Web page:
Alice Joan Borsh
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Even before the coronavirus struck, society was dealing with heightened levels of anxiety and depression. Then came COVID-19 and, as a result, we're all more isolated than ever. "Life is hard" has become a mantra for many of us. But the death of a loved one has a tendency to put things in perspective. Alice "Joan" Borsh, who spent 72 years in the same Boardman home, left us at 95 years old on Jan. 21. Joan leaves a legacy, more memories to fit on this page, and an incredibly strong family who will miss her dearly. When you wake up on the wrong side of the bed, or you're having aparticularlyhard day and life seemstoooverwhelming, think of Joan's story. Joan was born in Worcester, England, in February of 1925. When she was 18, England was in the throes of World War II and her hometown was often under the attack of German bomber aircraft. She told stories of having to hide in her house with the lights out and the curtains closed so the planes couldn't see where to attack. Thousands of U.S. soldiers were sent to station in and around Worcester, and Joan enlisted as a secretary for the 96thGeneral Psychiatrics Hospital for American Soldiers.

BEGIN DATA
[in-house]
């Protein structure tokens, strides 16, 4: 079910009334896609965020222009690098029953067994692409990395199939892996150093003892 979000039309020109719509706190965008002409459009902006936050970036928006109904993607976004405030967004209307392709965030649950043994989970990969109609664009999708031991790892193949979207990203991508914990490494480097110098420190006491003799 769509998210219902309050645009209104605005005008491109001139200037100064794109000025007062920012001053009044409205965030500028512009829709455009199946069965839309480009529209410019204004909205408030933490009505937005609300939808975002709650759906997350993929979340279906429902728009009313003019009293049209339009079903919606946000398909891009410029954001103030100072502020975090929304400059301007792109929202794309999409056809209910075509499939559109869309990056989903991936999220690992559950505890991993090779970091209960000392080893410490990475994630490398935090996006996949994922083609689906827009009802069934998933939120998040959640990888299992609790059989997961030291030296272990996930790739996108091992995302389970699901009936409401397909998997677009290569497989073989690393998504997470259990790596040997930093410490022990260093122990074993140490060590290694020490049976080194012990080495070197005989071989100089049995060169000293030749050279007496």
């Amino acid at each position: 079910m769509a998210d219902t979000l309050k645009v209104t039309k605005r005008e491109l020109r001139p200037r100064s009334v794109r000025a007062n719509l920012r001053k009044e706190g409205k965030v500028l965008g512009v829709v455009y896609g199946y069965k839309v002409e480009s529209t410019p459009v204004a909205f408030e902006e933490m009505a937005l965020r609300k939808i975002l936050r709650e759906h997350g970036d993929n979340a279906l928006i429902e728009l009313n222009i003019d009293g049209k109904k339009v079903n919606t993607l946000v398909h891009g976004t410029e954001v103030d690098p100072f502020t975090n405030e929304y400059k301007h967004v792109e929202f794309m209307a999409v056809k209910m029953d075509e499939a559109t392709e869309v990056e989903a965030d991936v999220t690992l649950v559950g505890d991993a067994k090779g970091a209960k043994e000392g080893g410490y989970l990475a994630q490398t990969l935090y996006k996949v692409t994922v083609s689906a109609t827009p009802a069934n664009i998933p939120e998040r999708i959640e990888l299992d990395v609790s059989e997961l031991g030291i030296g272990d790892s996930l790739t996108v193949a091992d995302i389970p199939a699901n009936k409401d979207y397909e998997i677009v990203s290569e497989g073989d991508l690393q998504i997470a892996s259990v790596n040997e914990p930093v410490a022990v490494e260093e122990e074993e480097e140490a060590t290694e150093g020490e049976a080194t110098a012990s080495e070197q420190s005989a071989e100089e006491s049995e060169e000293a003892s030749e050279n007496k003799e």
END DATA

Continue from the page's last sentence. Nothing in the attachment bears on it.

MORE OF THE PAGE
It was at a pub in Worcester with her sister and friends where Joan met Frank Borsh, an American who was working as a Postal Clerk for the 165thArmy Hospital. The two dated for about a year, often catching movies after work, and were married in Worcester on September 7, 1944. Not long after Joan learned she was pregnant, the war was winding down and Frank was shipped back to the United States. She promised Frank she would follow him back to his home in Youngstown. So, in May of 1946, Joan and her 3-month-old baby, Gerald, traveled two weeks across the Atlantic Ocean by boat to New York, where Frank met them and took them back to Youngstown. Frank and Joan built one of the first homes on Trenholm Road, across from the Boardman Shopping Plaza along Route 224. At the time, it was a rural area. She told stories of having to drive to downtown Youngstown for bread and potatoes.Over the years, the couple had five children - Gerald Borsh, Betty Pauley, Carole Dunfee, Laurie McEwan and Mike Borsh. Joan's pride and joy was her family, and just by glancing into her eyes you could see immediately how much she loved her children and eventual grandchildren, and how much that love was returned. Through ups and downs, trials and tribulations, Joan was the rock for her family. They gathered at that house on TrenholmRoad at Christmas every year. She was the go-to babysitter, and she was there for every birthday celebration. She was surrounded by family at that home when her soul left Earth.Frank died at age 85 in 1999. Along with her parents and husband, Joan was preceded in death by two of her granddaughters, Shannon McEwan and Jessica Grissom; a grandson, Andrew Freed; and her twin sister, Mary Betty Lawrence of Bolton, England. We are confident Joan is reuniting with them in Heaven.She leaves three daughters, Betty (Paul) Pauley of Driftwood, Pennsylvania, Carole (Richard) Dunfee of Cadiz, Ohio and Laurie (Rod) McEwan of North Lima; two sons, F. Gerald (Ruth) Borsh of East Rochester, Ohio and Michael Borsh of Boardman; 11 grandchildren; 16 great-grandchildren and one great-great grandson.Joan's funeral services will be held at 1 p.m. Monday, January 25. In lieu of flowers, her family asks to consider a donation to the Mahoning Valley Down Syndrome Association or the Autism Society of Mahoning Valley.In general, though, we ask that the next time you are feeling down and out, take a deep breath and think of a loved one who is no longer with us. We'll be thinking of grandma.